The Developing Mind, Second Edition: How Relationships and the Brain Interact to Shape Who We Are, Edition 2

Guilford Press
1
Free sample

This bestselling book put the field of interpersonal neurobiology on the map for over 100,000 readers. Daniel J. Siegel goes beyond the nature and nurture divisions that traditionally have constrained much of our thinking about development, exploring the role of interpersonal relationships in forging key connections in the brain. He presents a groundbreaking new way of thinking about the emergence of the human mind and the process by which each of us becomes a feeling, thinking, remembering individual. Illuminating how and why neurobiology matters, this book is essential reading for clinicians, educators, researchers, and students interested in promoting healthy development and resilience. Professors praise the book’s utility in courses from developmental psychology and child development to neuroscience and counseling.
 
New to This Edition
*Incorporates significant scientific and technical advances.
*Expanded discussions of cutting-edge topics, including neuroplasticity, epigenetics, mindfulness, and the neural correlates of consciousness. 
*Useful pedagogical features: pull-outs, diagrams, and a glossary. 
*Epilogue on domains of integration--specific pathways to well-being and therapeutic change. 
Read more
Collapse

More by Daniel J. Siegel

See more
What’s the one thing a parent can do to make the most difference in the long run? The research is clear: Show up! Now the bestselling authors of The Whole-Brain Child and No-Drama Discipline explain what this means over the course of childhood.

One of the very best scientific predictors for how any child turns out—in terms of happiness, academic success, leadership skills, and meaningful relationships—is whether at least one adult in their life has consistently shown up for them. In an age of scheduling demands and digital distractions, showing up for your child might sound like a tall order. But as bestselling authors Daniel Siegel and Tina Payne Bryson reassuringly explain, it doesn’t take a lot of time, energy, or money. Instead, showing up means offering a quality of presence. And it’s simple to provide once you understand the four building blocks of a child’s healthy development. Every child needs to feel what Siegel and Bryson call the Four S’s:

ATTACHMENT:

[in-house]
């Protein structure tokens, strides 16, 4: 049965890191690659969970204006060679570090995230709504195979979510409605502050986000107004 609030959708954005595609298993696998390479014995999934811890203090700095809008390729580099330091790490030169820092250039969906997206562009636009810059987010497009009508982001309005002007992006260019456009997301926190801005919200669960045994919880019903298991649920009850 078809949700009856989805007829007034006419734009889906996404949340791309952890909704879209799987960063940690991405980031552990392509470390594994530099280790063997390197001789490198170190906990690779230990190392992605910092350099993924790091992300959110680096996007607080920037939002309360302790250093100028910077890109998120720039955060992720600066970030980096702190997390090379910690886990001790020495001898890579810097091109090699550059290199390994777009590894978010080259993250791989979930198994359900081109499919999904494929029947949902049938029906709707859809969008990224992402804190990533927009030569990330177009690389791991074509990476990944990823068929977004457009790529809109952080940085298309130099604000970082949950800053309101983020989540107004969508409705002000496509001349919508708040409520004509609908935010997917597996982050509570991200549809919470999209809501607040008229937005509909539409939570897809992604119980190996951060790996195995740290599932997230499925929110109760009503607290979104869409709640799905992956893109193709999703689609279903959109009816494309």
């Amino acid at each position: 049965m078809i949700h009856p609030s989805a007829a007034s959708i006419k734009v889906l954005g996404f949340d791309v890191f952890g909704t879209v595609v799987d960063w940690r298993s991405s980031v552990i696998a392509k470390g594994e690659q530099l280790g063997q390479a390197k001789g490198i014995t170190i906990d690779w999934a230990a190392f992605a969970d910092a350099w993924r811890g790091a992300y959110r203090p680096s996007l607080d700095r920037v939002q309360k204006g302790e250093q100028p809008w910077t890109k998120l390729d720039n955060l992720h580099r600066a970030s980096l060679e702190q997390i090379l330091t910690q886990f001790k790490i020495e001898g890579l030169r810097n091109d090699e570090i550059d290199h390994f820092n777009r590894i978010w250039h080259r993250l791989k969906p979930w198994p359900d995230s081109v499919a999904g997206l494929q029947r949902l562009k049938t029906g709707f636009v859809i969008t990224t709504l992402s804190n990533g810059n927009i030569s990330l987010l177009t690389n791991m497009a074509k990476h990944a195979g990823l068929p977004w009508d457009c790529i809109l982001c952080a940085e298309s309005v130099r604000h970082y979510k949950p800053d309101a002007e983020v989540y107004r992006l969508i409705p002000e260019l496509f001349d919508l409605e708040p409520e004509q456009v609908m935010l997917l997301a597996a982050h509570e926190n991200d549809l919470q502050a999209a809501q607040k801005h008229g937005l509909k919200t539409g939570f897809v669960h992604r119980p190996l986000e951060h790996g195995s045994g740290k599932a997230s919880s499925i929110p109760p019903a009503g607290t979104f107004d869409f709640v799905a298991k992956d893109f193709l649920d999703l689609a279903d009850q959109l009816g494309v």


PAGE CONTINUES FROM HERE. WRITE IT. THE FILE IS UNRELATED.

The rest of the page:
• Safe: We can’t always insulate a child from injury or avoid doing something that leads to hurt feelings. But when we give a child a sense of safe harbor, she will be able to take the needed risks for growth and change.
• Seen: Truly seeing a child means we pay attention to his emotions—both positive and negative—and strive to attune to what’s happening in his mind beneath his behavior.
• Soothed: Soothing isn’t about providing a life of ease; it’s about teaching your child how to cope when life gets hard, and showing him that you’ll be there with him along the way. A soothed child knows that he’ll never have to suffer alone.
• Secure: When a child knows she can count on you, time and again, to show up—when you reliably provide safety, focus on seeing her, and soothe her in times of need, she will trust in a feeling of secure attachment. And thrive!

Based on the latest brain and attachment research, The Power of Showing Up shares stories, scripts, simple strategies, illustrations, and tips for honoring the Four S’s effectively in all kinds of situations—when our kids are struggling or when they are enjoying success; when we are consoling, disciplining, or arguing with them; and even when we are apologizing for the times we don’t show up for them. Demonstrating that mistakes and missteps are repairable and that it’s never too late to mend broken trust, this book is a powerful guide to cultivating your child’s healthy emotional landscape.
NEW YORK TIMES BESTSELLER • The authors of No-Drama Discipline and The Yes Brain explain the new science of how a child’s brain is wired and how it matures in this pioneering, practical book.
 
“Simple, smart, and effective solutions to your child’s struggles.”—Harvey Karp, M.D.
 
In this pioneering, practical book, Daniel J. Siegel, neuropsychiatrist and author of the bestselling Mindsight, and parenting expert Tina Payne Bryson offer a revolutionary approach to child rearing with twelve key strategies that foster healthy brain development, leading to calmer, happier children. The authors explain—and make accessible—the new science of how a child’s brain is wired and how it matures. The “upstairs brain,” which makes decisions and balances emotions, is under construction until the mid-twenties. And especially in young children, the right brain and its emotions tend to rule over the logic of the left brain. No wonder kids throw tantrums, fight, or sulk in silence. By applying these discoveries to everyday parenting, you can turn any outburst, argument, or fear into a chance to integrate your child’s brain and foster vital growth.